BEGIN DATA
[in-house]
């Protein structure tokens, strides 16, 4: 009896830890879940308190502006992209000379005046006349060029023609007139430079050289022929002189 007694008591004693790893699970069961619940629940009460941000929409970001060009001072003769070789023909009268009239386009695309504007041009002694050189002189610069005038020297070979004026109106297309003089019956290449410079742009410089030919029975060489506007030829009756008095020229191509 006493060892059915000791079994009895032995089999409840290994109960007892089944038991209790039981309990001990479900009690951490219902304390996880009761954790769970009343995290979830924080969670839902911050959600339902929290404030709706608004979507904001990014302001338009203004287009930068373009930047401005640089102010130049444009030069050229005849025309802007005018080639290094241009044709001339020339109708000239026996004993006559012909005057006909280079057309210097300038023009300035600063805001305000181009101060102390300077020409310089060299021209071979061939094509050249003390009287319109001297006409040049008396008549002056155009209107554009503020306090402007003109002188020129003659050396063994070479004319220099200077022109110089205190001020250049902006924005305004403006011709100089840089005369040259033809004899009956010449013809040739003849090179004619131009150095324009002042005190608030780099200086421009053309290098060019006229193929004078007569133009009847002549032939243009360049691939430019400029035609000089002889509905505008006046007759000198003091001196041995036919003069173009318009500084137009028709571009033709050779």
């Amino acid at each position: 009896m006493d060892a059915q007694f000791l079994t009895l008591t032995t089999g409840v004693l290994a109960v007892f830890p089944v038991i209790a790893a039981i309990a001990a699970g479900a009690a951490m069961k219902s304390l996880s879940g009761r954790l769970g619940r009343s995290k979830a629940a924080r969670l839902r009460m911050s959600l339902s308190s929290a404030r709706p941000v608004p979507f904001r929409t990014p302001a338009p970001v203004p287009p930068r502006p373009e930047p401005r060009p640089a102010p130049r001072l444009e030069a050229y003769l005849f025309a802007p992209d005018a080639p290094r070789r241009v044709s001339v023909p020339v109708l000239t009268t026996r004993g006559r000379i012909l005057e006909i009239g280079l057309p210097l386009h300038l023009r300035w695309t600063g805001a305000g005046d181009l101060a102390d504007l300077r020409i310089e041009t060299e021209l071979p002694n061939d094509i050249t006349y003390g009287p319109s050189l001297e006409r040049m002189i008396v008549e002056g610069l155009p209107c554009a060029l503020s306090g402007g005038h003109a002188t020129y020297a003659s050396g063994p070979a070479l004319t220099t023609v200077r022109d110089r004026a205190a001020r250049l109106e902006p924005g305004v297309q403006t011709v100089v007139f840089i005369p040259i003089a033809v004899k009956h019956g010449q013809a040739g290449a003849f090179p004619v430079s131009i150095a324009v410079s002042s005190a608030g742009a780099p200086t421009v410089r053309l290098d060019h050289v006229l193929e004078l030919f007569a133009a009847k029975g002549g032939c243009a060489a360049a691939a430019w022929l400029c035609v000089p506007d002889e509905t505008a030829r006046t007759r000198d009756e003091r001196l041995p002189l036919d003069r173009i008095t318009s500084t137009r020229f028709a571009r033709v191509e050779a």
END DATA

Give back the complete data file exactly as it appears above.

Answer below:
[in-house]
């Protein structure tokens, strides 16, 4: 009896830890879940308190502006992209000379005046006349060029023609007139430079050289022929002189 007694008591004693790893699970069961619940629940009460941000929409970001060009001072003769070789023909009268009239386009695309504007041009002694050189002189610069005038020297070979004026109106297309003089019956290449410079742009410089030919029975060489506007030829009756008095020229191509 006493060892059915000791079994009895032995089999409840290994109960007892089944038991209790039981309990001990479900009690951490219902304390996880009761954790769970009343995290979830924080969670839902911050959600339902929290404030709706608004979507904001990014302001338009203004287009930068373009930047401005640089102010130049444009030069050229005849025309802007005018080639290094241009044709001339020339109708000239026996004993006559012909005057006909280079057309210097300038023009300035600063805001305000181009101060102390300077020409310089060299021209071979061939094509050249003390009287319109001297006409040049008396008549002056155009209107554009503020306090402007003109002188020129003659050396063994070479004319220099200077022109110089205190001020250049902006924005305004403006011709100089840089005369040259033809004899009956010449013809040739003849090179004619131009150095324009002042005190608030780099200086421009053309290098060019006229193929004078007569133009009847002549032939243009360049691939430019400029035609000089002889509905505008006046007759000198003091001196041995036919003069173009318009500084137009028709571009033709050779």
């Amino acid at each position: 009896m006493d060892a059915q007694f000791l079994t009895l008591t032995t089999g409840v004693l290994a109960v007892f830890p089944v038991i209790a790893a039981i309990a001990a699970g479900a009690a951490m069961k219902s304390l996880s879940g009761r954790l769970g619940r009343s995290k979830a629940a924080r969670l839902r009460m911050s959600l339902s308190s929290a404030r709706p941000v608004p979507f904001r929409t990014p302001a338009p970001v203004p287009p930068r502006p373009e930047p401005r060009p640089a102010p130049r001072l444009e030069a050229y003769l005849f025309a802007p992209d005018a080639p290094r070789r241009v044709s001339v023909p020339v109708l000239t009268t026996r004993g006559r000379i012909l005057e006909i009239g280079l057309p210097l386009h300038l023009r300035w695309t600063g805001a305000g005046d181009l101060a102390d504007l300077r020409i310089e041009t060299e021209l071979p002694n061939d094509i050249t006349y003390g009287p319109s050189l001297e006409r040049m002189i008396v008549e002056g610069l155009p209107c554009a060029l503020s306090g402007g005038h003109a002188t020129y020297a003659s050396g063994p070979a070479l004319t220099t023609v200077r022109d110089r004026a205190a001020r250049l109106e902006p924005g305004v297309q403006t011709v100089v007139f840089i005369p040259i003089a033809v004899k009956h019956g010449q013809a040739g290449a003849f090179p004619v430079s131009i150095a324009v410079s002042s005190a608030g742009a780099p200086t421009v410089r053309l290098d060019h050289v006229l193929e004078l030919f007569a133009a009847k029975g002549g032939c243009a060489a360049a691939a430019w022929l400029c035609v000089p506007d002889e509905t505008a030829r006046t007759r000198d009756e003091r001196l041995p002189l036919d003069r173009i008095t318009s500084t137009r020229f028709a571009r033709v191509e050779a």